There is no doubt that what the evidence urges upon us is a reform of the ministerial structure and of the pastoral machinery of the Church… Though the difficulties stare us in the face, the alternatives are chilling— to do nothing, which means to abandon the nation to its religious decline and the clergy to their isolation, or to attempt a few piecemeal reforms which may save face but leave the central missionary problem to the conurbations unresolved. The crux of the whole problem… seem to me this— though short of manpower the Church cannot use the clergy it has effectively as it ought to: it is a bad steward. It needs more clergy, but it has no moral right to ask for them unless it can deploy them effectively. … At the same time it does not want a harassed, servile, or timid clergy as the price of reorganisation: as a profession the clergy needs to be raised in standards and stature, not lowered.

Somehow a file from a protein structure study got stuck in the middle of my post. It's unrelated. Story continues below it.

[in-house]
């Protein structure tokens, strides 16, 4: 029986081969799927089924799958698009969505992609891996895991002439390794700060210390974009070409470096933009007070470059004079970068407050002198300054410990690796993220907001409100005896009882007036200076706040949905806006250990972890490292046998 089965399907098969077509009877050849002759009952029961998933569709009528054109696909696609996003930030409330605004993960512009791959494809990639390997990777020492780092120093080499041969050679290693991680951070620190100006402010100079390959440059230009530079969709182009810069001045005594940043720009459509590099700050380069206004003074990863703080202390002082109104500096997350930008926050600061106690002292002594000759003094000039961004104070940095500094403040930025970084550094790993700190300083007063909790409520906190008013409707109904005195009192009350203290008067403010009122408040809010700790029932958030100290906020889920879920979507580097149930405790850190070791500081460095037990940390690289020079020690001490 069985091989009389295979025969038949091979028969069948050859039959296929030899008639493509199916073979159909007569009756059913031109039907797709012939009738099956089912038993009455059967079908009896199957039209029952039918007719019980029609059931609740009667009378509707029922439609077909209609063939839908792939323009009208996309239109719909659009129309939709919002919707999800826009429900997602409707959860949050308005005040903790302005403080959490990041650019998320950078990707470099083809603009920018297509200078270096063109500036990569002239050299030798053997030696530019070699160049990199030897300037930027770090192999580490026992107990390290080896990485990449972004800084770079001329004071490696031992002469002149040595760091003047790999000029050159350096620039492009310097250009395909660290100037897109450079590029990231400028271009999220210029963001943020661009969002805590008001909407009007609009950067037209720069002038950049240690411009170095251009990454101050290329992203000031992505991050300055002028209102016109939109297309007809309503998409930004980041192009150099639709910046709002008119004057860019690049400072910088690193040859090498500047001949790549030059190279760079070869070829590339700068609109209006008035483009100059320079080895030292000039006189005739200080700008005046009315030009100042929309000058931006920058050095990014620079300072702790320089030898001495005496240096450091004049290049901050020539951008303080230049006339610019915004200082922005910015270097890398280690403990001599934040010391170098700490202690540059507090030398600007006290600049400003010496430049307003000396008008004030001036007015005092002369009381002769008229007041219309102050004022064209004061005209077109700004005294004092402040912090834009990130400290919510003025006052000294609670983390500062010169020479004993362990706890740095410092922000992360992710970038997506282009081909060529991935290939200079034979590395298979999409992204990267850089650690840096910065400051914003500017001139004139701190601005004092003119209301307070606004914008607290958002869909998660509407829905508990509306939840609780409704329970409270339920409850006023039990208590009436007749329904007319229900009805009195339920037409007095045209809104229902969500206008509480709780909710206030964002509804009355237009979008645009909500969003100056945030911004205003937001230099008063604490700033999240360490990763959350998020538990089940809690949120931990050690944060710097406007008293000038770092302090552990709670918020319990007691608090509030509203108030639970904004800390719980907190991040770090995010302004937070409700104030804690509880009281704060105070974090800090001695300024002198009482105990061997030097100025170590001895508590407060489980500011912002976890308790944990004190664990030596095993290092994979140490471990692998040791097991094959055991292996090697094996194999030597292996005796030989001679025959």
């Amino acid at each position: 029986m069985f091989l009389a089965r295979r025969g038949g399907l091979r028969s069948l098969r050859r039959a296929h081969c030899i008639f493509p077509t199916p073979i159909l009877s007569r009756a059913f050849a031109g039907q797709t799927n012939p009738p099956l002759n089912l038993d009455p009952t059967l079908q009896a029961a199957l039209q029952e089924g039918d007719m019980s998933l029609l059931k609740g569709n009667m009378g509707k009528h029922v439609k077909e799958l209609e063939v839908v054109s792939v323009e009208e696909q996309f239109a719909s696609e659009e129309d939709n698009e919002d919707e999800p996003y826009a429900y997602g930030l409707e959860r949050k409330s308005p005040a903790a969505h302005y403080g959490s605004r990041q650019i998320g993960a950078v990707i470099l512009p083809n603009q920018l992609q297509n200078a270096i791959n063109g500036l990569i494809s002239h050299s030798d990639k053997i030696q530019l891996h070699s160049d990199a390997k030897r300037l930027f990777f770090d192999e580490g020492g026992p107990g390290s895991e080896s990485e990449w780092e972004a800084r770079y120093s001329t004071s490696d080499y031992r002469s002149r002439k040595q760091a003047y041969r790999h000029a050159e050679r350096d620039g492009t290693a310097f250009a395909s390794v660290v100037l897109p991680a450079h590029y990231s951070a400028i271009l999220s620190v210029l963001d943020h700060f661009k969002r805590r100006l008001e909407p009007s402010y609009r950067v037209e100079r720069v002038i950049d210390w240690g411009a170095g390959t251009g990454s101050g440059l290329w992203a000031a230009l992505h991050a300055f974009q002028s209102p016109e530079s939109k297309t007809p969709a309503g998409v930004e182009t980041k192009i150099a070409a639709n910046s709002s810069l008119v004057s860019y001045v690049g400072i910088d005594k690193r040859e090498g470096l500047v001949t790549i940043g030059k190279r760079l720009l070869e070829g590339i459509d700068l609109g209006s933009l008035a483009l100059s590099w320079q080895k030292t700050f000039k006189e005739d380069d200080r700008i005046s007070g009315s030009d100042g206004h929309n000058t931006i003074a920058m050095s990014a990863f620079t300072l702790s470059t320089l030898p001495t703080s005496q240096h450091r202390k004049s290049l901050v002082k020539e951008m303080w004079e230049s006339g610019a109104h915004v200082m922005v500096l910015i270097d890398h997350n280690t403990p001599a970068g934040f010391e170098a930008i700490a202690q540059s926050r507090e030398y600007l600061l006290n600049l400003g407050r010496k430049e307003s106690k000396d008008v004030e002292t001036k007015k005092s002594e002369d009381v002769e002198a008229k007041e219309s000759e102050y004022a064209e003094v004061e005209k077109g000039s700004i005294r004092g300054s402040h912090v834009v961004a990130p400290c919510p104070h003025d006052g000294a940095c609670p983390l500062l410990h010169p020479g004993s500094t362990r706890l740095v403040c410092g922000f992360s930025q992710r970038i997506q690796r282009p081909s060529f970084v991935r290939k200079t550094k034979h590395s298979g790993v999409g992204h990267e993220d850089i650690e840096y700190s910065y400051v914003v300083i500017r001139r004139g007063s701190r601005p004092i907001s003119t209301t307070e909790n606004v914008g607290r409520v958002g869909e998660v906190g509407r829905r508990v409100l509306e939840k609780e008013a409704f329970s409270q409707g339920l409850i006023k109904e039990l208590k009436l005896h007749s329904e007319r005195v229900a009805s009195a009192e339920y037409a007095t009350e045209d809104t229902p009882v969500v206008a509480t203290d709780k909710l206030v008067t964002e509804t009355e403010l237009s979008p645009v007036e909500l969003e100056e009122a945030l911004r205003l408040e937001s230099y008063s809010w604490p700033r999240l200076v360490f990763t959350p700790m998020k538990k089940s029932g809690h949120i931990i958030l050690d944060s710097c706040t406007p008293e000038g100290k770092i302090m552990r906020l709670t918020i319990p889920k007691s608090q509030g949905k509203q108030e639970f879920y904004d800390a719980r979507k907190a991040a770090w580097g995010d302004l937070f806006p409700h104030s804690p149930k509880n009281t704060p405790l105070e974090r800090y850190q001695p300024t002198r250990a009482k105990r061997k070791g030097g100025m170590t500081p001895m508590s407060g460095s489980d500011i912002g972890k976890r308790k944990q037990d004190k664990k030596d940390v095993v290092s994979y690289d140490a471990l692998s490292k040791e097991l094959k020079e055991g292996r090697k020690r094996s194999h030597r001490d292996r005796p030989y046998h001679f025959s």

Any guess as to author and date?
- Leslie Paul (a professional sociologist)
- January 1964.1
So the question occurs to me, will someone wake me up when we get there?
- Leslie A. Paul, The Deployment and Payment of the Clergy (Westminster: Church Information Office for the Central Advisory Council for the Ministry, 1964), p. 171. [↩]